The new monsters could be a bit better described. This may be a subset criticism of the “color” flaw, above. It’s very … reference material from a victorian instead of OMG! WHAT IS IT!!!!

The wandering monster table needs some work. The wanderers need to be engaged in some activity. A small additional ‘activity’ table could help immensely with giving the DM a creativity boost. On a related front, a random entry for a “minor location” on the table would have been nice as well. It’s a small thing and provides a mechanism to get them in to play other than “hmmm, right about time to have something happen …”

Finally, a few of the monster bases could use some information on how they react. How do the mutant ogres, or undead family, or yeti, react to intruders … in an organized way?

I’ve left a lot of the good out of this review. The artifacts are VERY good. Not too powerful. Well described. Pretty good effects. The way some of the locations are puzzles (you need to go through a tiny crack at this location …) and how goodies are hidden nearby (Ah! a potion of diminution!”) I can go on. I’ve left a lot of the good out.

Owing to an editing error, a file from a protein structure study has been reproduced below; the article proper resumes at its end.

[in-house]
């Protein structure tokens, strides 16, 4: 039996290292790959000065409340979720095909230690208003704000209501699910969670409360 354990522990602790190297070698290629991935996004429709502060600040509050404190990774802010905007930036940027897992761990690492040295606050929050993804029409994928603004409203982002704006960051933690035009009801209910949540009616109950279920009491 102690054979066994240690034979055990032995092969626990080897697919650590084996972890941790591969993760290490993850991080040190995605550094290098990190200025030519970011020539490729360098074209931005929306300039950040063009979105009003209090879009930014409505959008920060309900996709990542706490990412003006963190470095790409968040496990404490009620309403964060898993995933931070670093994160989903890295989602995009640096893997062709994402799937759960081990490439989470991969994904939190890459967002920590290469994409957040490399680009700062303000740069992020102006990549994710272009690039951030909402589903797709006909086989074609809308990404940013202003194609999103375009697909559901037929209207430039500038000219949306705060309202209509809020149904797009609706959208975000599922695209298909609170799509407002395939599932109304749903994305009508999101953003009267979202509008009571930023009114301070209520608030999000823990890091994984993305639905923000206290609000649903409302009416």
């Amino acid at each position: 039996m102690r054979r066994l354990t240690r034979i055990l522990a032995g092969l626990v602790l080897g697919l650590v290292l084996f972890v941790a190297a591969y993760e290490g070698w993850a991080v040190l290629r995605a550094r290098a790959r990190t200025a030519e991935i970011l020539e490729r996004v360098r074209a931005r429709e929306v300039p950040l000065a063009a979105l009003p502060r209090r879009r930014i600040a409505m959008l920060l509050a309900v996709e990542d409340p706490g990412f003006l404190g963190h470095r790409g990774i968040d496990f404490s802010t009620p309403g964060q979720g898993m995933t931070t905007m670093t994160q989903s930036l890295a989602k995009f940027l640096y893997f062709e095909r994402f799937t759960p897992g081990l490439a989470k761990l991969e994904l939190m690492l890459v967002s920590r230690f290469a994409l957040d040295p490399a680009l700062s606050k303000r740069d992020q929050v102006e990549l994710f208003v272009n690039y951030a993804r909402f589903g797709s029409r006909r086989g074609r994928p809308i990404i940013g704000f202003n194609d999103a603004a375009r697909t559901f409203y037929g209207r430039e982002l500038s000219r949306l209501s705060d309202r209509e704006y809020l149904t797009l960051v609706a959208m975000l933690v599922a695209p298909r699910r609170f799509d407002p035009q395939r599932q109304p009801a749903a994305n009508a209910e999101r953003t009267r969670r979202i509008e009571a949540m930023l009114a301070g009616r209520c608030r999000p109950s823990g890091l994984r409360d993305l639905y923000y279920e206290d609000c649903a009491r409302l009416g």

I don’t usually do this, but ….:
Richard J. LeBlanc Jr.: Go buy every Harley Stroh adventure for the new DCC line. If you’re poor then just buy Purple Planet. Take a look at the descriptive style. The language used. Add that. Win all the RPG’s.

This is available on DriveThru.

https://www.drivethrurpg.com/product/116854/VA1-Valley-of-the-Five-Fires?affiliate_id=1892600

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1 Response to Valley of the Five Fires

  1. Last Bus to Dwimmermount says:

    Finally! These are the kind of reviews that I have been waiting for since your return. It’s OK to review Fifth Edition, Numenera and Dungeon Crawl Classics -I guess :P-, but this OSR material is what I’m really interested in, and it’s always enlightening to read your discerning thoughts on it. Well done, sir, and keep ’em coming!